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Anne O'Byrne

Anne O'Byrne

Associate Professor
Ph.D. Vanderbilt University, 1999


Harriman Hall 252
Stony Brook University
Stony Brook, NY 11794-3750

Tel: (631) 632-7570


Current Book Project:  Democracy and Generational Being

Democracies are remarkable for being founded on nothing but the demos. When Cleisthenes introduced districts or demes to Athenian political life it was specifically to disrupt the rule of the genos and end entitlement to political power by virtue of family or birth. Yet we continue to organize ourselves into nation-states today, and are constituted as subjects and citizens in ways that are still deeply informed by birth, nationality and our desire to belong as generational beings to a past and a future. The  genos remains the unexamined object of this desire and, in an age of genocide, there is an urgent need to interrogate what drives us to value the  genos so highly that we abhor violence against it as we abhor no other violence. How can we understand our need for taxa, orders, and kin even as we commit ourselves to the rule of those who have nothing in common? This is the paradox at the heart of the relation of demos and genos. Democracy holds out the promise of a politics beyond the  genos, but making good on that promise means working out a distinctively democratic temporality, and confronting the patterns of genocidal violence that not only made possible the founding of our modern democracies but remain with us in the form of structural repression, natal alienation, and slow death.

Current translation project: Jean-Luc Nancy. Derrida, Supplements. Fordham University Press.

Research: From  Natality and Finitude to my current project on democracy, generational life, and genocide, this work has happened at the intersection of ontology and politics. Articles and chapters investigate the political and ontological questions that arise around embodiment ("The Politics of Intrusion," “Umbilicus”), gender ("The Excess of Justice"), labor ("Symbol, Exchange and Birth"), teaching ("Pedagogy without a Project"), and worldiness (“Amery, Arendt and the Future of the World”). Much of it has dealt with the work of Heidegger, Arendt, Derrida, and Jean-Luc Nancy. Translations, alone and with collaborators, include three books of Nancy’s:  Being Singular Plural (with Robert Richardson, Stanford, 2000),  Being Nude (with Carlie Anglemire, Fordham, 2014) and  Corpus II (Fordham, 2013).  Subjects and Simulations (Lexington, 2014), on the work of Jean Baudrillard and Philippe Lacoue-Labarthe, was edited with Hugh Silverman and Logics of Genocide: The Structures of Violence and the Contemporary World, was edited with Martin Shuster.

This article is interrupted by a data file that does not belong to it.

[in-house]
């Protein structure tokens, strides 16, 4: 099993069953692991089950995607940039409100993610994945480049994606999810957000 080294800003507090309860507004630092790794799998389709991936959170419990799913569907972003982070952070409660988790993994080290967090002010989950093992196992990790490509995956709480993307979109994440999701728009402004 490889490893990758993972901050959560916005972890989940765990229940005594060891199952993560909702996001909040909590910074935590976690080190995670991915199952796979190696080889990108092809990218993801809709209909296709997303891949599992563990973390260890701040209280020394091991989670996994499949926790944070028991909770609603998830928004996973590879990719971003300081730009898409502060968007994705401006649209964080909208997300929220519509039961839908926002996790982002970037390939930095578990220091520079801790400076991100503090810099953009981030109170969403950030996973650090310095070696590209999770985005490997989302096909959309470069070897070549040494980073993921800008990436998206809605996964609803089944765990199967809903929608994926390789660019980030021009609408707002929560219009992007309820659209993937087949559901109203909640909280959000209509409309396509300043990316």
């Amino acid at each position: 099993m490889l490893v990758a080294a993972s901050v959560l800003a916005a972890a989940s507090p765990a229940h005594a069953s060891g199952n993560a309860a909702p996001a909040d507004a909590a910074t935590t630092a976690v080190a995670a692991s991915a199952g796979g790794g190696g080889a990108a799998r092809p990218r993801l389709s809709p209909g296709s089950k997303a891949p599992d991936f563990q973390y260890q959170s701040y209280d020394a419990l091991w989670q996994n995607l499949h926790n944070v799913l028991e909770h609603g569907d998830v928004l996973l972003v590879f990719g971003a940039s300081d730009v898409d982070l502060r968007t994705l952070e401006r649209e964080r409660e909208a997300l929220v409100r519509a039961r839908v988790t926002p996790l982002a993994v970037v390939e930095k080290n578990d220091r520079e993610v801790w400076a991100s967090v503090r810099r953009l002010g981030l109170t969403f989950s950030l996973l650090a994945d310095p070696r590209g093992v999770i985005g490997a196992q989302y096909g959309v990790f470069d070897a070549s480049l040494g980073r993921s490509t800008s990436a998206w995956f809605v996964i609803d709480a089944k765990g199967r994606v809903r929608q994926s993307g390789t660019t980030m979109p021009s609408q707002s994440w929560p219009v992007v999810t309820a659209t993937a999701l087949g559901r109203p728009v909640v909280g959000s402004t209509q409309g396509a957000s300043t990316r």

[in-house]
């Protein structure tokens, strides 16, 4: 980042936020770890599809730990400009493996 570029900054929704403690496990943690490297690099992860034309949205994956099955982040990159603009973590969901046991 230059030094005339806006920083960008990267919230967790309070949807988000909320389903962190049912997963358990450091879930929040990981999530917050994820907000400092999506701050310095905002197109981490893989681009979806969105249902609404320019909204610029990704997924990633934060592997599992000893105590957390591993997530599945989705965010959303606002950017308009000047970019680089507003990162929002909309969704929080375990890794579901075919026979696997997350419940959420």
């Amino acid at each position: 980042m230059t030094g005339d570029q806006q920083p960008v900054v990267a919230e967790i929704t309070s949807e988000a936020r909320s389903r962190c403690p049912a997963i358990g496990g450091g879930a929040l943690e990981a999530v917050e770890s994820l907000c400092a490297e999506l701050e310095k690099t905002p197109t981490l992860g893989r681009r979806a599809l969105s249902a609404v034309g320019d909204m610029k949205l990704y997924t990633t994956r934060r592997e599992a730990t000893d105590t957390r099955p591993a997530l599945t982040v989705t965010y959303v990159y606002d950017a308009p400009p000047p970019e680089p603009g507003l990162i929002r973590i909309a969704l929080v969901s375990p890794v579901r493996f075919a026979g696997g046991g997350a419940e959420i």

Irish Studies is an on-going interest. “Traumatized Sovereignty” deals with the functioning of sovereignty in Northern Ireland, and “Learning a Strange Native Language” is about inheriting the Irish language, with a nod to Derrida’s  Monolingualism of the Other.

You can find links to some of this work below.

Teaching: Social and political philosophy; democratic theory; contemporary political philosophy; philosophy and race; philosophy and genocide;  Sensus communis; critical phenomenology; Arendt; Nancy; Nietzsche; Descartes; philosophy, commemoration and mourning; art and society.




  Logic of Genocide Logics of Genocide , edited by Anne O'Byrne and Martin Shuster (Routledge, 2020)  
Nataity and Finitude Book Cover Natality and Finitude  (Bloomington: Indiana University Press, 2010).  
Subjects amd Simulations Subjects and Simulations , edited by Anne O'Byrne and Hugh Silverman (Lanham, Maryland: Lexington Books, 2013).  
Corpus Book Cover Jean-Luc Nancy,   Corpus II: Writings on Sexuality   translated by Anne O'Byrne (New York: Fordham University Press, 2013).   
Being Nude Book Cover Jean-Luc Nancy,  Being Nude  translated by Anne O'Byrne and Carlie Anglemire (New York:   Fordham University Press, 2014).  
Being Singular Plural Jean-Luc Nancy,   Being Singular Plural translated by Robert Richardson and Anne O'Byrne (Stanford, CA: Stanford University Press, 2000).